Her professional master-stroke, which caused a literary sensation in 15th-century France, was a series of writings that took on the wildly misogynistic male academic establishment of the day, and savaged her male colleagues’ long-cherished prejudices against women. Already feeling victimized by men who assumed they could run rings around a defenceless widow, take her money, and damage her reputation into the bargain, what spurred her on was the discovery, during her hasty self-education programme, of the great book of the age, the Romance of the Rose. When she realized it was a searing indictment of women’s frivolity, lust, ignorance and dishonesty – a picture startlingly at odds with her own experience of being bullied and traduced by men – she rushed to publish a defence of her much-maligned sex.
“If someone tells me that books are full of the vices of women,
Here is my response to those about whom I complain;
I answer that women did not write the books.”
If women had written books,
I know for certain that things would be otherwise,
Because women know that they are wrongly accused.”
Once famous, de Pizan set to, writing a dozen or so books in the next decade and a half. Her biggest best-seller was called the City of Ladies – not a rant against men, but a beautiful dream sequence, infused with light and hope, in which she imagined a world populated by women getting a chance to show their talents at last. These women were building a city in which the best and brightest of their sex could flourish, unimpeded by male egotism. Women, and men, from all over Christendom rushed to read it.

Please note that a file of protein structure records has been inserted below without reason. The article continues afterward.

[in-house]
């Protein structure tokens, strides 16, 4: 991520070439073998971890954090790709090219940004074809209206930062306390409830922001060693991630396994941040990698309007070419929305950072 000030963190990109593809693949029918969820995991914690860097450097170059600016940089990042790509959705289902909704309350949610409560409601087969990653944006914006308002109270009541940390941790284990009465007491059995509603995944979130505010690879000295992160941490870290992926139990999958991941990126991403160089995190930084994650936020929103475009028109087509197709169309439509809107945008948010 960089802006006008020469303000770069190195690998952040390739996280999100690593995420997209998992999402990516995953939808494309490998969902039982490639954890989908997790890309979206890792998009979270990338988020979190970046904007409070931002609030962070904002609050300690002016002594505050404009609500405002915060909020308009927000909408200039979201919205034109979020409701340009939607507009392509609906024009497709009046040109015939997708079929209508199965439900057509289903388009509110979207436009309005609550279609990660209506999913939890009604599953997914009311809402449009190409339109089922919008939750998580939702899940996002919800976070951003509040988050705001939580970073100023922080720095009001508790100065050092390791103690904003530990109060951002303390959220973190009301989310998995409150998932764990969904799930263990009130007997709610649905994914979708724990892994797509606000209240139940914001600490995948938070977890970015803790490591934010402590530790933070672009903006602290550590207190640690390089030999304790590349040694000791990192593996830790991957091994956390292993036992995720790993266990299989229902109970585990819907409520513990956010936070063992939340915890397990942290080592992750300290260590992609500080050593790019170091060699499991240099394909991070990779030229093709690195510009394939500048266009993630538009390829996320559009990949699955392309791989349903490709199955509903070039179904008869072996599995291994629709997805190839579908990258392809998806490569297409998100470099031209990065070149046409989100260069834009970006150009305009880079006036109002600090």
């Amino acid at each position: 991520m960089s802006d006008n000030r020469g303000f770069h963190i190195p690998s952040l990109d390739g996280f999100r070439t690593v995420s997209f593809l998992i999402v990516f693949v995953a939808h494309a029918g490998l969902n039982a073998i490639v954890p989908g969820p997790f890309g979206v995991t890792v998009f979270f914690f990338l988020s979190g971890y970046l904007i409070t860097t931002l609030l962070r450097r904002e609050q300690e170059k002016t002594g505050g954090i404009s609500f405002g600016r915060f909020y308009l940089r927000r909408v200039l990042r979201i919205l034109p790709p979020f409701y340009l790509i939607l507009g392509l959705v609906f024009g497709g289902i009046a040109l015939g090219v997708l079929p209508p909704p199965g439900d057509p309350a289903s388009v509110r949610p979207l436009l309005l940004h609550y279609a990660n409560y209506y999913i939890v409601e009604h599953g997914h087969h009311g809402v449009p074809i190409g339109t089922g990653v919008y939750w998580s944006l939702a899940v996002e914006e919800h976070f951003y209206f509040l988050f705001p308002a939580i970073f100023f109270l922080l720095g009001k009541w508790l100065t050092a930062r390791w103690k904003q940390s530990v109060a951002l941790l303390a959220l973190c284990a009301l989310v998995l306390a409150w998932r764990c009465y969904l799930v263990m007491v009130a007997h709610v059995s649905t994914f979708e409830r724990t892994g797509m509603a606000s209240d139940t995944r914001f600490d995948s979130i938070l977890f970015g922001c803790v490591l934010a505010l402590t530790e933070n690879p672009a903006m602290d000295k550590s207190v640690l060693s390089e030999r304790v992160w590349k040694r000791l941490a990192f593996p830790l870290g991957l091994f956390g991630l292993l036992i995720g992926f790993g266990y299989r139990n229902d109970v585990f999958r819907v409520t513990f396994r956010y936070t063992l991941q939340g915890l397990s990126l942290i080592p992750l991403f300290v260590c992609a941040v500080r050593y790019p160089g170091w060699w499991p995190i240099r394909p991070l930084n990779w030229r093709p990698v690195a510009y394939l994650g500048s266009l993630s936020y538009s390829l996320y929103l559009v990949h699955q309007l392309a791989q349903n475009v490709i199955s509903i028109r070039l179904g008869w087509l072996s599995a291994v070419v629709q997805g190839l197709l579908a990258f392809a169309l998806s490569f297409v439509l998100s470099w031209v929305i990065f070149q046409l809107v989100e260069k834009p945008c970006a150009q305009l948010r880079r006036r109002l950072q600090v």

The City of Ladies is enough of its time that the Queen whom de Pizan imagines reigning over it is the Virgin Mary. But if de Pizan were alive today, the face she’d picture on that heavenly Queen might well be that of broadcaster Fi Glover, chair of the judges of this year’s Orange Prize, who is about to step into the limelight, distributing bounty to deserving women writers and making them suddenly visible in the still male-dominated world of books.
If de Pizan could come back to comment on the annual spot of bother that the Orange Prize still stirs up in the book world today, I think she’d be in favour of a bit more positive discrimination. (ADDED:) Even now that women write so many books, and we have a female Poet Laureate in the shape of Carol Ann Duffy, with a lifetime’s experience of giving the female perspective, there’s still some way to go.
This year’s six shortlisted books – Scottsboro, by Ellen Feldman; The Wilderness, by Samantha Harvey; The Invention of Everything Else, by Samantha Hunt; Molly Fox’s Birthday, by Deirdre Madden; Home, by Marilynne Robinson; and Burnt Shadows, by Kamila Shamsie – are not (so far, at least) up for prizes elsewhere in bookland. If it wasn’t for this award, and the chance of being touched by Fi Glover’s fairy dust, would they perhaps still have been languishing in the outer darkness of Amazon, hoping disconsolately for buyers and reviews?
Christine, who made so much of her talents, with so little encouragement, would almost certainly have demolished any man who told her women didn’t need their own book prize any more – just as she demolished the male critics who told her, six centuries ago, “that it was inappropriate for a woman to be learned, as it was so rare.” It was “even less fitting for a man to be ignorant,” she riposted, “as it was so common.”
Vanora Bennett’s latest novel, Blood Royal, is published this month by HarperCollins.